File server on board - exchange of multimedia files among phones and laptops
With the steady increase in usage and production of multimedia from phones, cameras, laptops and other smart devices the need for sharing very soon arises on board.
Without any internet connection other that local on-board wifi (like Redbox or local router) sharing of files is not trivial. Moving sticks and cards around is not really an option, not everybody is ok with giving access to all pictures, people want to make a selection of what to share. It's here when a small file server comes in handy. A small board with some storage attached serves this purpose nicely. This little server can provide a range of services over Bluetooth, wifi, Samba (CIFS), NFS, sftp, scp, ssh etc. Of which Bluetooth is probably the most versatile for this kind of usage requireing no apps to be installed the phone. Windows laptops connect easy to Samba as it is essential a windows share. In addition there are several apps for mobile phones that provide a Samba client (both for Android and Apple). In this way most devices can connect to the file share and exchange files over the network.
In order to use Samba the phone or pad users need to have a Samba client app, this is a major drawback for many, not top mention that without coverage it impossible. If that was not enough one need to log in to the server and set the wifi credentials, not easy without connection (cable might solve this). Bluetooth offer a simple solution as a stand alone server. Setting up bluetooth to accept any devices is the way to go for an easy solution.
IP address of file server:
Most of the time the IP number of the file server can either be set or extracted from the router via the DHCP log. However, on charter boats where the router is a 3G/4G router one does normally not have access to logs or DHCP lists. In these cases there are nice apps that list the devices, an example is Fing. With this is's easy to get the ip address of the file server. Another approach is to add a small I2C display showing the ip number. For wifi networks that require username and password the cable connections might be needed to use ssh connection to log in and change the settings in the wifi config files.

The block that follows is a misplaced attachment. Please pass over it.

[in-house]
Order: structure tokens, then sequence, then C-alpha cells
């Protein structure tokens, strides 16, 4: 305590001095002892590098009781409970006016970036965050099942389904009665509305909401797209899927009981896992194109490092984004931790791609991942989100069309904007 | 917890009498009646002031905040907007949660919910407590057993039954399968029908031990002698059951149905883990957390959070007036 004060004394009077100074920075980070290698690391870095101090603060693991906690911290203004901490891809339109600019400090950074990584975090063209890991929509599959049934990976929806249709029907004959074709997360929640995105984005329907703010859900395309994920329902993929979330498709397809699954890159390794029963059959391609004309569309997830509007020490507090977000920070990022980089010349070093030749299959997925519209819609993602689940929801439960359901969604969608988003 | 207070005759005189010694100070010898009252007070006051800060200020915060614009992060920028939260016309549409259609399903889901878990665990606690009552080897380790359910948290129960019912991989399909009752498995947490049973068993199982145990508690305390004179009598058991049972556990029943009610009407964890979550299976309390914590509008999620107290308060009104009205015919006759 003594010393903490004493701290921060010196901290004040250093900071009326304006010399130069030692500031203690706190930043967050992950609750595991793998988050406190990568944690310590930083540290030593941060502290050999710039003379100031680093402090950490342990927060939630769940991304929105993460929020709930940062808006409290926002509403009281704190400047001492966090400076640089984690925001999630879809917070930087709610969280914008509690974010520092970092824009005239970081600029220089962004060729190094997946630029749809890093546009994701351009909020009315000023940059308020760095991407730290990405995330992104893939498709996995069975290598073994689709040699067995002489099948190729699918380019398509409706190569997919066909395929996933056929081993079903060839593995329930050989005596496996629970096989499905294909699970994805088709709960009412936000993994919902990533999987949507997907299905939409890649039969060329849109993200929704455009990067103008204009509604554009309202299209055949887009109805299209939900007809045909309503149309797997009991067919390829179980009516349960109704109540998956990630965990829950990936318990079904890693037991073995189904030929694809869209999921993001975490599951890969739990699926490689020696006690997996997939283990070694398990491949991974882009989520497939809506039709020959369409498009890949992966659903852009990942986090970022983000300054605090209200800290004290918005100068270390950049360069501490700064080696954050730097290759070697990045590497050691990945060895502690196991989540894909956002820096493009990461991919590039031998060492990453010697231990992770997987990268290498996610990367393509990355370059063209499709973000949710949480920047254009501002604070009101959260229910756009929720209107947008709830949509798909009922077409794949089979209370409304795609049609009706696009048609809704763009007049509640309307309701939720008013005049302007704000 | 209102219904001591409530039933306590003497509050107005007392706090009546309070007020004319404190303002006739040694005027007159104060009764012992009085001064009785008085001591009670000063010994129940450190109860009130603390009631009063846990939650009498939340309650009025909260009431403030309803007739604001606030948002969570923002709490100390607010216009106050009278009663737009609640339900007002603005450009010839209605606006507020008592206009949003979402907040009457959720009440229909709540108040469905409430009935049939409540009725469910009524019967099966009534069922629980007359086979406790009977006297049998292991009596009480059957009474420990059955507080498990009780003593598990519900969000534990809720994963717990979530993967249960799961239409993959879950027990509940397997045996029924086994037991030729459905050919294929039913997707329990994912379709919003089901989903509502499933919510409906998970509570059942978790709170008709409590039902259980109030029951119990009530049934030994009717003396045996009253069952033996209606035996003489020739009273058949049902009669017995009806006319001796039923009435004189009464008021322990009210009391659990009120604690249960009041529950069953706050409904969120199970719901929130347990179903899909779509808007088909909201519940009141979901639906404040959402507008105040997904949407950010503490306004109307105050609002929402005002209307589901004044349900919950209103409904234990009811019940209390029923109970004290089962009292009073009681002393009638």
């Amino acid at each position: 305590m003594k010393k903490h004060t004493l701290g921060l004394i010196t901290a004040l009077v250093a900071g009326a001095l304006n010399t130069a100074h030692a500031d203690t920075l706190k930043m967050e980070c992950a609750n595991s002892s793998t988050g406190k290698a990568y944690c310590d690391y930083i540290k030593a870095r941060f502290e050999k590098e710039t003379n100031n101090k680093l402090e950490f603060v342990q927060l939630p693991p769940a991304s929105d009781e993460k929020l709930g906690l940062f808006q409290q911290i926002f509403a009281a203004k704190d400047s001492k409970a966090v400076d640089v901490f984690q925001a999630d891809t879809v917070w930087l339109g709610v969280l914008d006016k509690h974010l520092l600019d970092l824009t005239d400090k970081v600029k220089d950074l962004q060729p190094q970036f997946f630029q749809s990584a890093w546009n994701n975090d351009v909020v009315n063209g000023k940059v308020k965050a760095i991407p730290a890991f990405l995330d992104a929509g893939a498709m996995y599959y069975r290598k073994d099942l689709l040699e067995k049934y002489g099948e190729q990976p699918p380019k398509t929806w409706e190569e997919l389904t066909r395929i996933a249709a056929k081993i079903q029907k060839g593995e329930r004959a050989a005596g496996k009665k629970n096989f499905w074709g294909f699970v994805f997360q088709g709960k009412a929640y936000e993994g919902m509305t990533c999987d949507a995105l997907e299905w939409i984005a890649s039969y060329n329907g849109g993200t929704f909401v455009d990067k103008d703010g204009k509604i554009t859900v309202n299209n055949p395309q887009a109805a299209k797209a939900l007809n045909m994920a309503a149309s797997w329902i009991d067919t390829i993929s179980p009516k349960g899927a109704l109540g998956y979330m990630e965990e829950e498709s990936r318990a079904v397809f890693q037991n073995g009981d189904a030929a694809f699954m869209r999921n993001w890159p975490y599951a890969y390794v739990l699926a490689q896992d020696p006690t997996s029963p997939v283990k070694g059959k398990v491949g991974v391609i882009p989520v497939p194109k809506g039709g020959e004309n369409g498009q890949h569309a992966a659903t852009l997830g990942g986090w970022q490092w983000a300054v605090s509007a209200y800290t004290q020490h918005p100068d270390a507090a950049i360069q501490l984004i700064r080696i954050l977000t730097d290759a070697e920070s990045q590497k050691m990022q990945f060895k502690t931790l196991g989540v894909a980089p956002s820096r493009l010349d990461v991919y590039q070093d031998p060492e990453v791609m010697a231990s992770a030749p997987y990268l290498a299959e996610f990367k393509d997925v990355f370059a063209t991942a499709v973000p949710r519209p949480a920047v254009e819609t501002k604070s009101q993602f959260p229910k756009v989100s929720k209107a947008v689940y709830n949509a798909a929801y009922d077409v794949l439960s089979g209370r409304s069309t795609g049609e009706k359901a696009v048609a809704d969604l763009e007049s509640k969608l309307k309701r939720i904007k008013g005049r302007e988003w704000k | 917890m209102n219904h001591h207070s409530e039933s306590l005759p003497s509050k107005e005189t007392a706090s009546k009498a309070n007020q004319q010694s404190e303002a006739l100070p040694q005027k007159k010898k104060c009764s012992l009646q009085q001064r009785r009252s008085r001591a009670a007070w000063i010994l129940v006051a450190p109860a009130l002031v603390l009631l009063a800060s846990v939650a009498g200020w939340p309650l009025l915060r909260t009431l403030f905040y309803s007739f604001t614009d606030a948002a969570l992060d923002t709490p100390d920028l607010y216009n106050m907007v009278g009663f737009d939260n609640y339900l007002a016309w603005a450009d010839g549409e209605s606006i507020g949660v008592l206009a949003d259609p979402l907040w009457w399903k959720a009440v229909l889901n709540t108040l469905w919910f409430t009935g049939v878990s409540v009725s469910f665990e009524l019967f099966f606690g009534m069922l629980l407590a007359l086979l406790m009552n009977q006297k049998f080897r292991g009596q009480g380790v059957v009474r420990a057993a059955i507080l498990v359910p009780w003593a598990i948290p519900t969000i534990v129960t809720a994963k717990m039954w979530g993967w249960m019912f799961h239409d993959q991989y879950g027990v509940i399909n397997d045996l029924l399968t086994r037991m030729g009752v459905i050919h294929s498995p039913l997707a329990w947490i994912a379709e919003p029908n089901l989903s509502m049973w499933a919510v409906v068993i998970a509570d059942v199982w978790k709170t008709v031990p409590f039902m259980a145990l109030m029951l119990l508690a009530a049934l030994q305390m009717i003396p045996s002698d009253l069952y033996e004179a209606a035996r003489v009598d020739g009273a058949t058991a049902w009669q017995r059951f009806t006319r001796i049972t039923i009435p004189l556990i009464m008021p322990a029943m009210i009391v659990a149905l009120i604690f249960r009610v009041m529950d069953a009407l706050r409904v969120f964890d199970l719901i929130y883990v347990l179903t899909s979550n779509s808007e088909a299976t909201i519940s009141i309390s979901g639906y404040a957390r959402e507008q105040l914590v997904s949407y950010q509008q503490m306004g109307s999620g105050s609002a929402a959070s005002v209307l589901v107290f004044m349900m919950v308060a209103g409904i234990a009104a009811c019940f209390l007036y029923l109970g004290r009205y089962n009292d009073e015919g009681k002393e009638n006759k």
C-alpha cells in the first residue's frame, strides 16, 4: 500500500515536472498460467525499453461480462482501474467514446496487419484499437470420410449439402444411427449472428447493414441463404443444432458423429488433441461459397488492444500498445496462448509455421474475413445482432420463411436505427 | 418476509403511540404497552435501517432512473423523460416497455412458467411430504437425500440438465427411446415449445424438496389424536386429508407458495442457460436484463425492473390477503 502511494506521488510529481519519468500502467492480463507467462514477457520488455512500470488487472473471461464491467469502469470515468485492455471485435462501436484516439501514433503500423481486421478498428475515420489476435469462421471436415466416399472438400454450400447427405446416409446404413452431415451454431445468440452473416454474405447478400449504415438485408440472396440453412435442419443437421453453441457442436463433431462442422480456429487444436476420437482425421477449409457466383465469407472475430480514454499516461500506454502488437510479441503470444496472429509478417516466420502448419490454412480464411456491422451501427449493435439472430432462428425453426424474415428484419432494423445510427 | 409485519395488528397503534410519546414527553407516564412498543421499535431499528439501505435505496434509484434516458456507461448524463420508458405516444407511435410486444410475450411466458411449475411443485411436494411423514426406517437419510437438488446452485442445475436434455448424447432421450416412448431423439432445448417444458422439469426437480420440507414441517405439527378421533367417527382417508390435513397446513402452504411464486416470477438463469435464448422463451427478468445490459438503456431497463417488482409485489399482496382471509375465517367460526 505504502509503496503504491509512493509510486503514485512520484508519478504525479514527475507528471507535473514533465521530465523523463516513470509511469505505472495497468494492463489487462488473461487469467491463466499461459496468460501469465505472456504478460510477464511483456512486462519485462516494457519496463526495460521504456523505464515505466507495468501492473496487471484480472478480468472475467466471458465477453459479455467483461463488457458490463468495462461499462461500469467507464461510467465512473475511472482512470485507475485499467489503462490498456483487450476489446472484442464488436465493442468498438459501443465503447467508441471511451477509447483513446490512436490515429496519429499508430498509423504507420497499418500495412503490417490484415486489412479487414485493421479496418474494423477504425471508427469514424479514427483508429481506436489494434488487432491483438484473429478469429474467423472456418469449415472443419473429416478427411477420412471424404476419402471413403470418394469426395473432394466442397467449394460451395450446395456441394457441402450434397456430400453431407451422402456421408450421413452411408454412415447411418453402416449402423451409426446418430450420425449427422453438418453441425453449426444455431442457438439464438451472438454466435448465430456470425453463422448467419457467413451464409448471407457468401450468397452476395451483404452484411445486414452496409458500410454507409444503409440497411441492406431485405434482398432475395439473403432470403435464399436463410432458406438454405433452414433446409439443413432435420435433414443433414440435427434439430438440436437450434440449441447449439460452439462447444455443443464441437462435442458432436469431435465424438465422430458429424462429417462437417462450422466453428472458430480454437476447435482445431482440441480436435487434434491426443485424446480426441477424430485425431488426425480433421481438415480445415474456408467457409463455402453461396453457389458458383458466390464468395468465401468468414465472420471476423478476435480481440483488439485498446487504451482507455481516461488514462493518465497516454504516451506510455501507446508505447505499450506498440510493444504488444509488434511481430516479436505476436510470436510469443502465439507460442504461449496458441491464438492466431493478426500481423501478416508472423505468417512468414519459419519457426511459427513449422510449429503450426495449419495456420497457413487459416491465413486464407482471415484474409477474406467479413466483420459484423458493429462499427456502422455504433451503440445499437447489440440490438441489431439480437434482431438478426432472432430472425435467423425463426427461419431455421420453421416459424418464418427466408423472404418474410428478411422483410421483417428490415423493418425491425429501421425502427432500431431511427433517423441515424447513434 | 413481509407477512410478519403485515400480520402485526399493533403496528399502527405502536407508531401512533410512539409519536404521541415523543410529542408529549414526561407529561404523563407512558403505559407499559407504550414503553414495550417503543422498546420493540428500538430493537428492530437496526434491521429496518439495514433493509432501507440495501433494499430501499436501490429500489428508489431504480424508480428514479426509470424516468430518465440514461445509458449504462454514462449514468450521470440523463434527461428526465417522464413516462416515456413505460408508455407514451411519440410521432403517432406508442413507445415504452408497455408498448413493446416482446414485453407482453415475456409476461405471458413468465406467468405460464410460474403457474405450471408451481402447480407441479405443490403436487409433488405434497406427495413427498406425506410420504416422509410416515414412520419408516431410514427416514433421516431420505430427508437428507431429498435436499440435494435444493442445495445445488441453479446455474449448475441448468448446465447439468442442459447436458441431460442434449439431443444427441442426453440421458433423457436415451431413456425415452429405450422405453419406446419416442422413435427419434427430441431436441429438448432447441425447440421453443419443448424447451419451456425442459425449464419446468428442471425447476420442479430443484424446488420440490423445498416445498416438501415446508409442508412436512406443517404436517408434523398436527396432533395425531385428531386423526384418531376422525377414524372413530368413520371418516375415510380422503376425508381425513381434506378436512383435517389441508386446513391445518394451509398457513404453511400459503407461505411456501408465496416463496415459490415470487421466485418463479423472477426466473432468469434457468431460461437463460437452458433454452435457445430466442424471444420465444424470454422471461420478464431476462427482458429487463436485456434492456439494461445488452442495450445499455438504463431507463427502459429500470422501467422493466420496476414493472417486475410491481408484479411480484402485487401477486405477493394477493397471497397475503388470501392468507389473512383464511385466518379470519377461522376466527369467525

Connecting a laptop using a cable and run ifconfig eth0 will show the ad hoc ip number assigned to the laptop, while "nmap -v 10.24.0.0/24" will list all devices in this network range (the number 10.42.0.0 comes from ifconfig eth0 which yield 10.42.0.1). Then a ssh 10.4.0.56 -l root will enable you to log in. It's a bit tricky, but you'll be able to become root at admin the little server.
Enter SSID and password:
Access to a new Wifi network, how to enter SSID and assord into the OrangePi unit. A small RJ45 cable from a laptop to the OrangePi unit can be used to set up a point to point ad hoc network. Then it's asimple matter of logging in and entering the SSID and password. The files and details and given on github.
For those who require access to the file server from a Windows laptop the Samba software provides this functionality. A short explanation is given here. It's quite simple and it's easy to add more directories as you add storage. USB sticks are limited in size, but small USB spinning disks for travel might be a good option. The files config files are available on github.
Config files are found at github. I have used the Armbian_5.38_Orangepizero_Debian_stretch_next_4.14.14 image from the Orange Pi web site. I had some issues with the Bluetooth with some of the other distros.
Network File System (NFS):
Network File system is mostly used for Linux systems and are not covered in depth here. It quite common for Linux admins so this is fairly common and need little explaining here.
Some software is needed as most distributions are not server distros : "apt-get install nfs-kernel-server" .
Then the setup file (/etc/exports) informing the system of which directories that will be exported must be updated, an example might look like this:
After upating the file the service must be restarted : service nfs-kernel-server restart. After executing this command clients can connect to the NFS server.
I have used a very small ARM based system as a file server compute engine, I've picked up an Orange Pi zero at the electronics maket in the famous SEG building in Shenzhen. This is a tiny little board 1/2 the size of a RPi and a fraction of the cost. The combo I use (the one on the right is a newer H5 version) comes with WiFi and three USB ports and runs on 5V. The OrangePi has proven a cool alternative to the Raspberry Pi. Generally slightly cheaper and available in many variants. This one has both RJ45 and 1+2 USB ports and wifi built in. Most of the Orange Pi boards have a RJ45 wired Ethernet connection. The Orange Pis run on 5V, this one uses mini USB connector, but some of them require a barrel type power supply connection. Easily available, but need to be ordered. The picture show it attached to a 128 GB USB stick. However, spinning disks still have higher capacity at a lower cost. The usage of removable devices facilitate transfers to a server of a laptop in an easy way. Built in bluetooth is very nice making it an ideal board for this usage, I have however problems using it, hence a USB BT dongle.